Dancing is Freedom

For the late-night dancers in ‘Lunched Out Lizards’ & ‘Molly’s Bar’, WOMAD UK, July 2017.

I have always loved music
and
when I was younger
I loved it so much I wanted
To possess it
Drink it in
Own it and know it was mine.

I’d always ask
‘What’s that tune?’
‘Who is it by?’
And rush out and purchase it.
Owned
Or so I thought.

I’d watch the boys and girls
Who could effortlessly create
Music
With something like
An envious rage

I would try to emulate or replicate
Musicians, singers, DJs
But my efforts would be a pale fail

Hell.

I’m older now
And have learned
That possession was a false path
My role was never to own
Or to create music

I love it just as much as I did then
But I now know that my role is
To let it wash over me
To caress me with its beauty and power
Until I reach a point where it
Releases my singular purpose.
My talent.
My destiny.

I dance.
I shimmer. I reflect in movement
What music says in sound
I open my love organ
And breathe in music
Then breathe out motion sheathed
In blissful affection for the world
And all alive in it

Touch me while I move
And I will show you
The kaleidescopic possibilities of love

And joy

So no.
Me, you –
We’re not creators, curators
Beatmerchants or such.

But we dance

And dancing is freedom –
Dancing is love.

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Freedom Lost

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Wood For Trees – Photo by Montag.

I was lucky.

I was born in the nineteen-sixties.

I grew from babe to child in the second half of that decade, and matured into a teenager during the colourful and spectacular nineteen-seventies. I consider this timing to be fortunate because it seemed to me then – and still does – to be a time in which the populace were not afraid to experiment. My impression is that the middle years of the twentieth century were alive with new ideas as well as the motivation to live them. Most importantly (and especially so from the perspective of today), denizens of that time seemed prepared, if the ideas they wished to live required it, to go against the accepted grain.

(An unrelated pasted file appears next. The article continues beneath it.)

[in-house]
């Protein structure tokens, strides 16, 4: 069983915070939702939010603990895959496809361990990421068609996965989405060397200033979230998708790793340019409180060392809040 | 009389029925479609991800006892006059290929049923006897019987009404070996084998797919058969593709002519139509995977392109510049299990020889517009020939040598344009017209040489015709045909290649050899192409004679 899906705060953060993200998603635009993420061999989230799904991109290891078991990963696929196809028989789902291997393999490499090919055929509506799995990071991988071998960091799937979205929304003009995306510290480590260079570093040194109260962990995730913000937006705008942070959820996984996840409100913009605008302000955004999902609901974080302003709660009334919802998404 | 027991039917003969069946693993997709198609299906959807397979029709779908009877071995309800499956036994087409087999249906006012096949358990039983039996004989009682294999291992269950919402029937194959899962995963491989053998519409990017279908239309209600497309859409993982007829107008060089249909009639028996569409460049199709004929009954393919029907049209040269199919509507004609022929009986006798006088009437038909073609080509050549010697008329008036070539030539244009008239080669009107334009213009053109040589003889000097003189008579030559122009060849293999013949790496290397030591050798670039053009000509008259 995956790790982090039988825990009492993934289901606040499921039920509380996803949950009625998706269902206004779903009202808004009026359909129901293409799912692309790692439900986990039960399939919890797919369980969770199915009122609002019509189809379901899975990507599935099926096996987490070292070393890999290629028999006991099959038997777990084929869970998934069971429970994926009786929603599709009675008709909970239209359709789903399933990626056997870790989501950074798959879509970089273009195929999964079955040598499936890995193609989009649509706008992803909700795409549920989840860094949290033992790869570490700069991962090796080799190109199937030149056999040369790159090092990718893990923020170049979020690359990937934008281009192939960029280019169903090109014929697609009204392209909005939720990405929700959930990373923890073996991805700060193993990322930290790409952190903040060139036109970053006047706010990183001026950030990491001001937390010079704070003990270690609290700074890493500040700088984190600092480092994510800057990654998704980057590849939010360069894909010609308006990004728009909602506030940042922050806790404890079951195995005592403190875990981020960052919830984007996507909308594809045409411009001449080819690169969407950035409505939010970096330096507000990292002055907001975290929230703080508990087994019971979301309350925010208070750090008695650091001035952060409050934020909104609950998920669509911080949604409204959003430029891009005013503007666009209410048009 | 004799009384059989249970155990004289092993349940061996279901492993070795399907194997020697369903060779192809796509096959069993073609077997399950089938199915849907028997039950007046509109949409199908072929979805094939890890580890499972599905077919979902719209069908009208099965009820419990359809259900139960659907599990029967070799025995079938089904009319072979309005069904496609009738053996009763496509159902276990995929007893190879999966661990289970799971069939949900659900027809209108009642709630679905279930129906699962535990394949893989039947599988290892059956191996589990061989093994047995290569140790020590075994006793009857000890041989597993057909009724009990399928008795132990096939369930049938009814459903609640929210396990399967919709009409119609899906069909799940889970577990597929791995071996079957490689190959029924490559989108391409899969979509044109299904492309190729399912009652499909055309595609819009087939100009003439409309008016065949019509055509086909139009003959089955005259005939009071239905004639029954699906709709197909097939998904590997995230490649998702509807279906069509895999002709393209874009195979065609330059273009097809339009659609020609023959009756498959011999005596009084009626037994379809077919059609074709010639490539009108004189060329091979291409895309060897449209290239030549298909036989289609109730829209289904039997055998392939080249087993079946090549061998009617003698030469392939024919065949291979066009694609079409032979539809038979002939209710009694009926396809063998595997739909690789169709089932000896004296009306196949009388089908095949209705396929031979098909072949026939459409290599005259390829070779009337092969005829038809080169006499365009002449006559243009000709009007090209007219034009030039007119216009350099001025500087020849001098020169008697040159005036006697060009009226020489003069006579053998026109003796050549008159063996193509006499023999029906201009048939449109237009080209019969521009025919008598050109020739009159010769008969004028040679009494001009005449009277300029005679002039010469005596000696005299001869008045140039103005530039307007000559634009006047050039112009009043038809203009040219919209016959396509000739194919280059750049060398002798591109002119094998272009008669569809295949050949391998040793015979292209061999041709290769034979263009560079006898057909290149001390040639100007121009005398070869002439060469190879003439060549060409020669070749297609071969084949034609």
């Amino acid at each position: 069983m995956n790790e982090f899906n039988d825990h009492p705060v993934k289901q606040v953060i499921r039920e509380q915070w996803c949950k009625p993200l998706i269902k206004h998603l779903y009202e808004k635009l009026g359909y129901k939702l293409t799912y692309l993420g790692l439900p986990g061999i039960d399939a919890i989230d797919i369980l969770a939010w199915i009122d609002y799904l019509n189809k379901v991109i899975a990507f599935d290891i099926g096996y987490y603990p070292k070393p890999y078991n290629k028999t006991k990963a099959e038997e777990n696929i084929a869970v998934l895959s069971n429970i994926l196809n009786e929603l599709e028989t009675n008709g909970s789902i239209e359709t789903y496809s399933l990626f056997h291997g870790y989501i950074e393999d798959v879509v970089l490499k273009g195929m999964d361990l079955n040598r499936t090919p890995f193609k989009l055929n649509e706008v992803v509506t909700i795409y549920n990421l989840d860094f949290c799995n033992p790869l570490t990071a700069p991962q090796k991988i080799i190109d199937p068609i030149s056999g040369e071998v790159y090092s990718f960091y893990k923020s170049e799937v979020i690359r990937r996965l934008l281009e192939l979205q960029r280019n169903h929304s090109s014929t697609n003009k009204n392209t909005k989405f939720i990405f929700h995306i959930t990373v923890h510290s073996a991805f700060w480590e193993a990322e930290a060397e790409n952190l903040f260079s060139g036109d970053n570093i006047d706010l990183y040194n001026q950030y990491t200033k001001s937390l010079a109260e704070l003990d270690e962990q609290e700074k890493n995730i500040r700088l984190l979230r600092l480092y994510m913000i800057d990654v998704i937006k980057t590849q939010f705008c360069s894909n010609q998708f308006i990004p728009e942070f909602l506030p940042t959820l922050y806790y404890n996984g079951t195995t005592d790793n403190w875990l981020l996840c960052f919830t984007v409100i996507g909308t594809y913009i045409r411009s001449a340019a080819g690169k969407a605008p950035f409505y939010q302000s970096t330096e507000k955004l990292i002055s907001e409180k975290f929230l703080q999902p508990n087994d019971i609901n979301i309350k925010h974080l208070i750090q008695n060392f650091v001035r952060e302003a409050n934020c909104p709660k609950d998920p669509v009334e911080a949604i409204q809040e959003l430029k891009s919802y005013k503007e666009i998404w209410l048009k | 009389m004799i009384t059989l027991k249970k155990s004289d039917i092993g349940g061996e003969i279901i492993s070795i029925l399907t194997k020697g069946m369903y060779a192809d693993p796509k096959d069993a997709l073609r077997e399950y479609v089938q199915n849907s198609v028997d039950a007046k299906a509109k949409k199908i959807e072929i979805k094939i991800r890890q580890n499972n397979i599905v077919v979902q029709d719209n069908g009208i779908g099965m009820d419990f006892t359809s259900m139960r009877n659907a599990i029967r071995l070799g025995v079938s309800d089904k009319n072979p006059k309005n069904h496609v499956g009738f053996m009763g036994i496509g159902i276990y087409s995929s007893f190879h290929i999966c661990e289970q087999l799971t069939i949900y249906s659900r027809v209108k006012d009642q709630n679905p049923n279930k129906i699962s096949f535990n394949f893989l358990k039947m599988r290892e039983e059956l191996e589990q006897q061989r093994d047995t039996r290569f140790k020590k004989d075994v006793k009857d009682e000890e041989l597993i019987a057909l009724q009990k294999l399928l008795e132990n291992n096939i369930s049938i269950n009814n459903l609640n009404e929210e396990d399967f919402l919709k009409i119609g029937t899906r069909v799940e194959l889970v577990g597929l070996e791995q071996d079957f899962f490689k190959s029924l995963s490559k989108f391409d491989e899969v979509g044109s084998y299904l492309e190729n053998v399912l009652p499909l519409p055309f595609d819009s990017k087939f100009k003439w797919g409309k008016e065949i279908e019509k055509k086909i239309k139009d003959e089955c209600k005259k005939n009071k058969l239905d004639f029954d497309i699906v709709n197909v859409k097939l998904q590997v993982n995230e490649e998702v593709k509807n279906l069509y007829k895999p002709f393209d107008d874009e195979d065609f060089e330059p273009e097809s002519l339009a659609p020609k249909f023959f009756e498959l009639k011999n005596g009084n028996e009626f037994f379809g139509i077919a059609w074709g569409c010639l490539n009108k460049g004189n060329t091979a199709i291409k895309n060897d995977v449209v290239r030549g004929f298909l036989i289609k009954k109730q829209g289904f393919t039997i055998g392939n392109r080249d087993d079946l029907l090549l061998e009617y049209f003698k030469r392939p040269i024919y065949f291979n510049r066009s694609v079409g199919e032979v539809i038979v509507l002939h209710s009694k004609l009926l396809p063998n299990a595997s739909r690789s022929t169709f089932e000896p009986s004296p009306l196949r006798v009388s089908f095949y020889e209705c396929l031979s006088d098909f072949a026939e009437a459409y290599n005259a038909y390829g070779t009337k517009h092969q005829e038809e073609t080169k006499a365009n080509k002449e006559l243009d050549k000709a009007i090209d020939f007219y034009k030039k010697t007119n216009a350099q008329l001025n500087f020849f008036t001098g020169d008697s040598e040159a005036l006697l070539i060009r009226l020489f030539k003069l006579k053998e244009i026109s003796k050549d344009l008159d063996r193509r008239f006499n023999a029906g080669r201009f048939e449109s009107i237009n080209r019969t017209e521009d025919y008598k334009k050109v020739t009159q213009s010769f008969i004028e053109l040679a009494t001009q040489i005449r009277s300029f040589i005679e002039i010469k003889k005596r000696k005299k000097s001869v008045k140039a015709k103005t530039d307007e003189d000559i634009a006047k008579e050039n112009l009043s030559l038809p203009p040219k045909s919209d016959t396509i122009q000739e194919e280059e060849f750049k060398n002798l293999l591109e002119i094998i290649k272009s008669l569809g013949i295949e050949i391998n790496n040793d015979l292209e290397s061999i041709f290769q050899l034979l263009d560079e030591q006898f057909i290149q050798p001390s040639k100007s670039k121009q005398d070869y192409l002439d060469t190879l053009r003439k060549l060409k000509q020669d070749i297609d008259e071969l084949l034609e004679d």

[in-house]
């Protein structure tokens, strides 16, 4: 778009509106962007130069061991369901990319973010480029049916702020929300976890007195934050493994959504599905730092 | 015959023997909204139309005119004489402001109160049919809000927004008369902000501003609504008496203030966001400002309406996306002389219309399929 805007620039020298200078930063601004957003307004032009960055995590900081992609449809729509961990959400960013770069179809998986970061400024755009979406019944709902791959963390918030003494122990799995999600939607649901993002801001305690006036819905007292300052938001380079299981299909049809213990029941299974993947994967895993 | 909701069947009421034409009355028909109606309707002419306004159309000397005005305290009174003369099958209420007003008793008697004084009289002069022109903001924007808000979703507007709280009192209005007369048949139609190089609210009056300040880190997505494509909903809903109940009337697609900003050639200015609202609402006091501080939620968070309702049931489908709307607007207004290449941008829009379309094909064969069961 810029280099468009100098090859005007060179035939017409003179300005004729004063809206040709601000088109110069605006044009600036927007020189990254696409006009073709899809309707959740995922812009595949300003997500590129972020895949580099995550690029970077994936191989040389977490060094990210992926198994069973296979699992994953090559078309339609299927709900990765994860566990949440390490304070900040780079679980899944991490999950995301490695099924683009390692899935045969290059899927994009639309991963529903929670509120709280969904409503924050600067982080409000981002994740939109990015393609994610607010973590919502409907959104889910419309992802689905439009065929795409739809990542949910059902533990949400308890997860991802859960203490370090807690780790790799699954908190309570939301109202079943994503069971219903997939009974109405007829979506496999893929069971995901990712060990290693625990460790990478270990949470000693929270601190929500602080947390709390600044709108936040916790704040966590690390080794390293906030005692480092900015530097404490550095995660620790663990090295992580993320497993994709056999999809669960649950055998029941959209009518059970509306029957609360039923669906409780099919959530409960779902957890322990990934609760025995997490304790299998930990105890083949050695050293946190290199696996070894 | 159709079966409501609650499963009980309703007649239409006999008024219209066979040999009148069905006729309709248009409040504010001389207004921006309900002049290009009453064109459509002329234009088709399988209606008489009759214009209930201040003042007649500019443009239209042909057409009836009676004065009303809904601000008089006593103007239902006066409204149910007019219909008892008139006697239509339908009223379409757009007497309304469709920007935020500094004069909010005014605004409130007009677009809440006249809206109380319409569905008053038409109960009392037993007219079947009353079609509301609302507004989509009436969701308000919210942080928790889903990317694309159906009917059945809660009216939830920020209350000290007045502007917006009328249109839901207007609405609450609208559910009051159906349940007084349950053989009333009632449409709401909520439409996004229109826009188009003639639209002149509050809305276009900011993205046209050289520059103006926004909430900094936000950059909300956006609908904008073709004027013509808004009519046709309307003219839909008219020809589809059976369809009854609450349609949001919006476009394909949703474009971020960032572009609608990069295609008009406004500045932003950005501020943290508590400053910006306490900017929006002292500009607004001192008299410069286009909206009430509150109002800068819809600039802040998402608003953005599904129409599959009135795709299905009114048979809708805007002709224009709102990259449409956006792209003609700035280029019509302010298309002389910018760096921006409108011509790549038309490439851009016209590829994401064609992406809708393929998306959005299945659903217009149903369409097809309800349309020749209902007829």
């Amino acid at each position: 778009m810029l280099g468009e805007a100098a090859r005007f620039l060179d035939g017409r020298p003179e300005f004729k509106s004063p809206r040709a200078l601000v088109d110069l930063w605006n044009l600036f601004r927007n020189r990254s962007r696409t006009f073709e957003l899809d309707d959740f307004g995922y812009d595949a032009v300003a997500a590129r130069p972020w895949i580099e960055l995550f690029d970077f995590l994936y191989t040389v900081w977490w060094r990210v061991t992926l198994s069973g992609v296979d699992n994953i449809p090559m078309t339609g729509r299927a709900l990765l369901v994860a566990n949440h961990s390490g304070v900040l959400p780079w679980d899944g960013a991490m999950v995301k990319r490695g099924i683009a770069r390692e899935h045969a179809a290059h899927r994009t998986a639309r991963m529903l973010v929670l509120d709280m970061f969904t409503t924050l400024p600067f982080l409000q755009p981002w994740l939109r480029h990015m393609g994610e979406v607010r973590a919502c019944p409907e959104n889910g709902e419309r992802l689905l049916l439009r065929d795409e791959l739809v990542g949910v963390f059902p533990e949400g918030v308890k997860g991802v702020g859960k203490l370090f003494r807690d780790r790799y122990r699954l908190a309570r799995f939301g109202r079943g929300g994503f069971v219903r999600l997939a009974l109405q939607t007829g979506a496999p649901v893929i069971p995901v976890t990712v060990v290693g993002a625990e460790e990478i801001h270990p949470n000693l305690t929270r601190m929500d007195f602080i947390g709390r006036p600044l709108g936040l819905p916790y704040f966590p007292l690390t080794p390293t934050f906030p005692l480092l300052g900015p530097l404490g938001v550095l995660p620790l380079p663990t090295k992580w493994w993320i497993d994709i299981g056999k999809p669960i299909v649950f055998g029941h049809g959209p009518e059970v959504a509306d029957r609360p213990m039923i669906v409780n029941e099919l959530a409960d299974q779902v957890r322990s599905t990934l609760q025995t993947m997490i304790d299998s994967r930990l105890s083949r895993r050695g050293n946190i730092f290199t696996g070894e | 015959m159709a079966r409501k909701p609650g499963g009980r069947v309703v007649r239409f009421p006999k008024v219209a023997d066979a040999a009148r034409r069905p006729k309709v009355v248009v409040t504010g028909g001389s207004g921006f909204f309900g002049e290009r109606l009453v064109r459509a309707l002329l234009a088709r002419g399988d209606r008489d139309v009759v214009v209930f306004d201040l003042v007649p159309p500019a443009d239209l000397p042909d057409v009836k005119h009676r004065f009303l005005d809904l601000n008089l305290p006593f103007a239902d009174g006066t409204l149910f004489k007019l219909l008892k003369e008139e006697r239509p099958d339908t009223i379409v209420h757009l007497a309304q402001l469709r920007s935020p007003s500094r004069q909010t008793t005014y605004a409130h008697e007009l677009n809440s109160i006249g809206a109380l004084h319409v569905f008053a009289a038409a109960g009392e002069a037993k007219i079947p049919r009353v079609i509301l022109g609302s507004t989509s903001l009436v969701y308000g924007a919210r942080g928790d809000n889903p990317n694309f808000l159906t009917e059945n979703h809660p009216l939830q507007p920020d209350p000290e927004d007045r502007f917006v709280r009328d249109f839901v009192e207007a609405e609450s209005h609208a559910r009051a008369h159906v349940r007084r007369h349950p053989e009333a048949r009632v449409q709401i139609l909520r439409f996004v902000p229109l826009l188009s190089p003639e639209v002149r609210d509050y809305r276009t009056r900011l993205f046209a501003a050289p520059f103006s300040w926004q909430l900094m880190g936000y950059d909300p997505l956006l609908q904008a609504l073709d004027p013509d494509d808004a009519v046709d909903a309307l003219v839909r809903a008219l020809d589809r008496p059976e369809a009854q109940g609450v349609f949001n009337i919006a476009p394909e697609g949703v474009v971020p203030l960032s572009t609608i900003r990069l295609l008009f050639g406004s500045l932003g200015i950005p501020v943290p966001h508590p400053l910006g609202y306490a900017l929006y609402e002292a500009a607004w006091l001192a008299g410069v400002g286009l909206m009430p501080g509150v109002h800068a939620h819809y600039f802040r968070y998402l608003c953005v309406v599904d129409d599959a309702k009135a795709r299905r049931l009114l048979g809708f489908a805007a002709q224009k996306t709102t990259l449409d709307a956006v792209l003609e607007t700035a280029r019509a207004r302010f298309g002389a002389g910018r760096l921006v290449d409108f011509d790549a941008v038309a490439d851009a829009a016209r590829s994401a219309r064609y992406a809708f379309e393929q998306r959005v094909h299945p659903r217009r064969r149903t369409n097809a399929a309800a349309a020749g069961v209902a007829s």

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Jazz. Rooms.

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Original Jazz Rooms poster from 1995

It is nineteen ninety-three perhaps, or maybe ninety four.

Whatever the year, it is certainly late. It is nearly one o’clock in the morning.

We are in a dark roughhouse basement room. The walls are carelessly painted in a matt black emulsion as are the wooden benches that occupy various spaces around the perimeter. However, it is far too dark to make out any of these features clearly. There is also the odd cluster of more comfortable seating – little wooden stools with upholstered seats, and maybe a low table amongst them. That is as good as it gets here.

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Pop Goes The Freedom

Hackney Social Club

Hackney Hipster Party (2007) – Photo by Montag

The creation event of twentieth century popular music – its big bang if you like – can, to my mind, be traced back to a singular event in January 1865. That moment could be characterised as a dark black explosion, the shock waves of which reverberated for the following one hundred and fifty years. Despite the myriad creative ways in which this basic story has been retold by the powerful and the political, it is, to me, a tale of slavery, of freedom and of novelty.

In this piece I’m going to ask you to suspend the accepted narratives and to think hard about the origins of what we now call pop music. Through this I hope to arrive at some conclusions about the trajectory of music – and society – in this the second decade of the twenty-first century.

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Memories of the Dark Black

treasure isleLook, there’s no feeling today like the dark black blues dances of the 1970s and 1980s.

I wish that knowledge of this scene was widespread as say punk, new romanticism, glam rock or even disco. However, my sympathies are with you if you had not previously encountered this particular urban phenomenon. I mean you might have done, inadvertently. Walking past an inner-city council flat or house late at night during the 1980s, you might have noticed deep powerful reggae bass lines and a scattering of black youth loitering outside. You may have simply dismissed it as just an Afro-Caribbean party.

And latterly, no matter how complete your immersion in descriptions of late-20th century youth-led cultural phenomena that the British media are fond of presenting, you would be forgiven for still being completely blind to this particular scene. The lack of media attention is frustrating, especially when I think that all of today’s social consumerism, try-too-hard night life and hipster posturing would give anything to create a sub-culture that even comes close to what I’m about to describe.

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